Sometimes I find myself in disagreement with Kathleen Raine, but hey! it’s okay for
Blakeans to disagree. It’s not like when Marxists disagree. This time I suspect I won’t be the only one who disagrees with the great lady and self-styled ‘Blake’s Secretary’. One of the essays in her book Golgonooza – City of Imagination meditates on ‘beautiless’ cities:
‘When I was young, and together with my Cambridge contemporaries, more or less influenced by Marxist idealism we were supposed to admire the then newly-built Battersea Power Station. It was the work of one of our best architects, Giles Gilbert Scott, and conceived as an example of architecture embodying the socialist ideal of a Worker State; a totally work-orientated secular society of collective effort towards a materialist Utopia in which all material needs would be satisfied. There was much talk about building beautiful factories for the workers, in those days, and of adorning them with modern art. And yet the utile, however worthy the purpose or technically impressive the construction, has never yet succeeded in creating an architecture that speaks to the imagination in its own language. Blake would surely have seen, in merely decorating factories or machines in themselves expressing material values, a false view of man and his purpose on earth, an evasion of fundamental issues, a merely superficial decoration of the ever-desolate streets of Babylon. Technology does not address the soul, does not speak to, or from, the archetype. We may admire the functional utility of Battersea Power Station but we cannot love it; our souls cannot inhabit it, as we can the cathedrals of Durham, or of Chartres, or the temples of Athens or Karnak, or the mosques of Agra or Cordova, or any temple of the gods under whatever name. In the sanctuaries of all cultures we feel at home, we feel a sense of familiarity, whereas in the secular cities of the modern West we feel strangely alien, perpetual exiles … from something that is not reflected back to us by our surroundings, whose absence is ever-present to us.’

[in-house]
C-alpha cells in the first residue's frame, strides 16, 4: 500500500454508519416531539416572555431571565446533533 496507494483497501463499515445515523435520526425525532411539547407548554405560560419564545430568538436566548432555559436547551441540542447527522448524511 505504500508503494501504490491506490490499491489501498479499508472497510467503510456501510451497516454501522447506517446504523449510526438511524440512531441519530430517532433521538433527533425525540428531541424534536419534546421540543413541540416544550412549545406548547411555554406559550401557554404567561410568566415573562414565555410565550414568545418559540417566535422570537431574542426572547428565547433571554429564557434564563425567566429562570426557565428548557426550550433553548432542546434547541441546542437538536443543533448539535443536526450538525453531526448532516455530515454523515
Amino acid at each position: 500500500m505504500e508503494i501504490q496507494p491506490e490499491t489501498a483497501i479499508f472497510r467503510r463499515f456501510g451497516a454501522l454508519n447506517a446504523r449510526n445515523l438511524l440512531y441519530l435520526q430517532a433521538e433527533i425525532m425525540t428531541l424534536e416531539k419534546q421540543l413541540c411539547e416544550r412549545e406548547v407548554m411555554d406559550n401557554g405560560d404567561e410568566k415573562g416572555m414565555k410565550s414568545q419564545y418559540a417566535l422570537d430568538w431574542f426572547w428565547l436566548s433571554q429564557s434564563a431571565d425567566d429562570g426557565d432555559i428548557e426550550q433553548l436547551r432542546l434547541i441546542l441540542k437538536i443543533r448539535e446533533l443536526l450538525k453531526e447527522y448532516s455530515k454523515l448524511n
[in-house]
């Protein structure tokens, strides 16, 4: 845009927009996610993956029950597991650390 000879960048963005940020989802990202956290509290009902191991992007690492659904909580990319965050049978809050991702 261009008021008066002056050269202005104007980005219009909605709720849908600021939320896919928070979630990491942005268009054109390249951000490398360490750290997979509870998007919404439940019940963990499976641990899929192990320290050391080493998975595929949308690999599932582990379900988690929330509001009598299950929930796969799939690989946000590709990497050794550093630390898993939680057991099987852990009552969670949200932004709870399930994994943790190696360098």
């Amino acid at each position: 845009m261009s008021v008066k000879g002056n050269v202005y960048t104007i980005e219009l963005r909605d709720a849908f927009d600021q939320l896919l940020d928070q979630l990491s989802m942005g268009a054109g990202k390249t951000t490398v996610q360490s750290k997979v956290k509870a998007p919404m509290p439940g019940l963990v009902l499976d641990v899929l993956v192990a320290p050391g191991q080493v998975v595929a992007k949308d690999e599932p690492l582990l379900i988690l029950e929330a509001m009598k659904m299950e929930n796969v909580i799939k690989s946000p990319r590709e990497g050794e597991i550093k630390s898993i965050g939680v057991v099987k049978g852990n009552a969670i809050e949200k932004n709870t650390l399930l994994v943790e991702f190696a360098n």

Assuredy, I understand Raine’s sincere alienation from the sordid aspects of modern urbanity as well as the transcendental sensation one experiences when visiting holy sites. My personal favourite is the Haram al Sharif (Noble Sanctuary) in Jerusalem, an outdoor platform with a commanding view of the city in all directions, at the centre of which is the astonishing Dome on the Rock.
But I cannot share her critical attitude towards Battersea Power Station. Can anyone? I have never been inside any of its incarnations but I love the exterior designed by Giles Gilbert Scott, grandson of Sir George Gilbert Scott (who designed St Pancras Station). The four white chimneys add a ‘spiritual fourfold’ dimension to a building which looms like an ancient Babylonian temple on the London skyline. The religiosity is perhaps suggested by its ‘brick cathedral’ style; and it was hailed as a ‘temple of power’. It was and remains a cult classic. Though now converted to luxury flats one can imagine the great furnaces raging in the 1940s as it burnt the coal necessary to fill London with energy. Far from Blake disapproving, am I the only Blakean who can see Los with his hammer amid the original flames of a riverside site which seems straight from Golgonooza itself? Coincidentally, it is only a stone’s throw from where Blake married a local girl in 1782 at St Mary’s Battersea Church.